CHAPTER 7 - The Examination
Villefort discusses the arrest of Dantès briefly with the commissary of police who had just arrested him and Morrel approaches Villefort. Morrel pleads on behalf of Dantès to Villefort, who is obviously an acquaintance. Villefort assures Morrel he will act impartially. Villefortís first impression of Dantès is favorable, and he recognizes courage, intelligence and honesty in his face. Dantès tells Villefort that he was at the festival of his marriage when he was arrested, a detail which makes Villefort shudder with compassion.
Villefort becomes convinced of Dantèsí innocence over the course of the conversation and asks Dantès if he might have any enemies. Dantès says he is unaware of anyone who may be jealous of him and, reading the letter, confesses he does not know who could have written it. Dantès relates the events surrounding Captain Leclèreís death, describing how, shortly before dying, the Captain had charged whim with the delivery of a letter to the grand-marshal at Elba. Villefort tells Dantès that he believes him fully and that it was simple imprudence, which had placed him in his current situation. Villefort tells him he may leave upon handing over the letter. Dantès gives him the letter, addressed to a Monsieur Noirtier. Villefort is struck to learn that the letter is addressed to his father and has difficulty in not appearing visibly shaken at learning the identity of the recipient. Villefort repeatedly asks Dantès if he has shown the letter or mentioned the name of the recipient to anyone - Dantès replies that he has not. Villefort is inwardly concerned that the discovery of the letter will ruin him, as the son of a man obviously engaged in a conspiracy against the King.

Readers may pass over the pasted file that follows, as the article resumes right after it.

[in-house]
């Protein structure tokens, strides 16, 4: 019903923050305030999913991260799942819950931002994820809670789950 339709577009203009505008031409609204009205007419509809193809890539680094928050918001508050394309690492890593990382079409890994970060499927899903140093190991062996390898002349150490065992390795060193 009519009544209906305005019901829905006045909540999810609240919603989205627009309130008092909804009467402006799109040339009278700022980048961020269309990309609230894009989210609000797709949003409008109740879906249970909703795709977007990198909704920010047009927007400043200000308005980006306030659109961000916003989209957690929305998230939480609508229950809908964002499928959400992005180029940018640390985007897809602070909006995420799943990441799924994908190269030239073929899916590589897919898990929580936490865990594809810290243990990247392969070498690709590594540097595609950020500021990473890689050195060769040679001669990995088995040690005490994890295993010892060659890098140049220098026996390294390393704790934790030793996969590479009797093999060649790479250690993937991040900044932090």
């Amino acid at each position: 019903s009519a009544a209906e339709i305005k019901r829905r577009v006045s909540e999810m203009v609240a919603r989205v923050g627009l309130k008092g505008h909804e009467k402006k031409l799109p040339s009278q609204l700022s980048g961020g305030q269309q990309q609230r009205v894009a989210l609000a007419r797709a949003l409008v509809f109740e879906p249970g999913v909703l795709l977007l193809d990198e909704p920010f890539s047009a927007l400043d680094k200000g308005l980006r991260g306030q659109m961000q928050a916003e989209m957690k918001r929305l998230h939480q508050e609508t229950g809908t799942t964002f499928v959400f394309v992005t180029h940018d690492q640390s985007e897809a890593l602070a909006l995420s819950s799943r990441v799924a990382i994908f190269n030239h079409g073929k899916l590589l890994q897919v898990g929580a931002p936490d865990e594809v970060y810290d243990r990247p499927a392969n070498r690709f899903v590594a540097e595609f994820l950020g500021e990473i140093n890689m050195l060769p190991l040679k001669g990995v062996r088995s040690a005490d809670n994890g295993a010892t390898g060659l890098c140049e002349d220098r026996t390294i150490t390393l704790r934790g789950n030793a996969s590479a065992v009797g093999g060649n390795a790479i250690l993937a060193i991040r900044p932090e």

Villefort announces that rather than release Dantès as he had planned, he must consult the trial justice. Villefort, in an act meant to convince Dantès of his resolution to help him, burns the letter as the only evidence against him. Dantès thanks him and Villefort tells him that he will be detained until the evening, and that for his own sake, he must not mention the letter to anyone. Dantès agrees. When Dantès leaves, Villefort sinks into his seat, musing on how, if the Procurer had been in Marseilles at the time of Dantès arrest, Villefort would have been ruined. Villefort suddenly smiles with an idea and determines to use the situation to his advantage.
This chapter further shows the "evil" nature of Villefort, particularly when contrasted with Dantès, who is obviously naive and trusting of Villefort. Notably, the two men are very similar in that they are both hardworking and intelligent men living in Marseilles who are about to be married - however, Villefort will compromise Dantès for his own gain. Villefort lies to Dantès several times, at one point with the intention of saving his own father (Noirtier), which will ultimately be at the expense of Dantèsí father, who will die while Dantès is in jail.